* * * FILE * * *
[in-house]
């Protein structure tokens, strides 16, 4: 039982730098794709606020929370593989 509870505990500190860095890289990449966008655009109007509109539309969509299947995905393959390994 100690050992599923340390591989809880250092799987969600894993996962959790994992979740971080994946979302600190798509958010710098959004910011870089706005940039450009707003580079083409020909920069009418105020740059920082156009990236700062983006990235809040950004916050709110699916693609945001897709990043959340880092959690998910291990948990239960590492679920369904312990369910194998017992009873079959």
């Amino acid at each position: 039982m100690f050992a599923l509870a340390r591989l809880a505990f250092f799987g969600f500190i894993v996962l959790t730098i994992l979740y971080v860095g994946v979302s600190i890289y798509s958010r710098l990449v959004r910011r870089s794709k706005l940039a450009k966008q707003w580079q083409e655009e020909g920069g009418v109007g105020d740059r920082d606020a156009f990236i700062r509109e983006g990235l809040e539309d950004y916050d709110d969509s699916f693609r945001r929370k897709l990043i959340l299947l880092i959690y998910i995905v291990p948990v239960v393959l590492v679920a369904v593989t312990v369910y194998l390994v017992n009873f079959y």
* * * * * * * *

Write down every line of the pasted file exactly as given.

[in-house]
């Protein structure tokens, strides 16, 4: 039982730098794709606020929370593989 509870505990500190860095890289990449966008655009109007509109539309969509299947995905393959390994 100690050992599923340390591989809880250092799987969600894993996962959790994992979740971080994946979302600190798509958010710098959004910011870089706005940039450009707003580079083409020909920069009418105020740059920082156009990236700062983006990235809040950004916050709110699916693609945001897709990043959340880092959690998910291990948990239960590492679920369904312990369910194998017992009873079959």
């Amino acid at each position: 039982m100690f050992a599923l509870a340390r591989l809880a505990f250092f799987g969600f500190i894993v996962l959790t730098i994992l979740y971080v860095g994946v979302s600190i890289y798509s958010r710098l990449v959004r910011r870089s794709k706005l940039a450009k966008q707003w580079q083409e655009e020909g920069g009418v109007g105020d740059r920082d606020a156009f990236i700062r509109e983006g990235l809040e539309d950004y916050d709110d969509s699916f693609r945001r929370k897709l990043i959340l299947l880092i959690y998910i995905v291990p948990v239960v393959l590492v679920a369904v593989t312990v369910y194998l390994v017992n009873f079959y």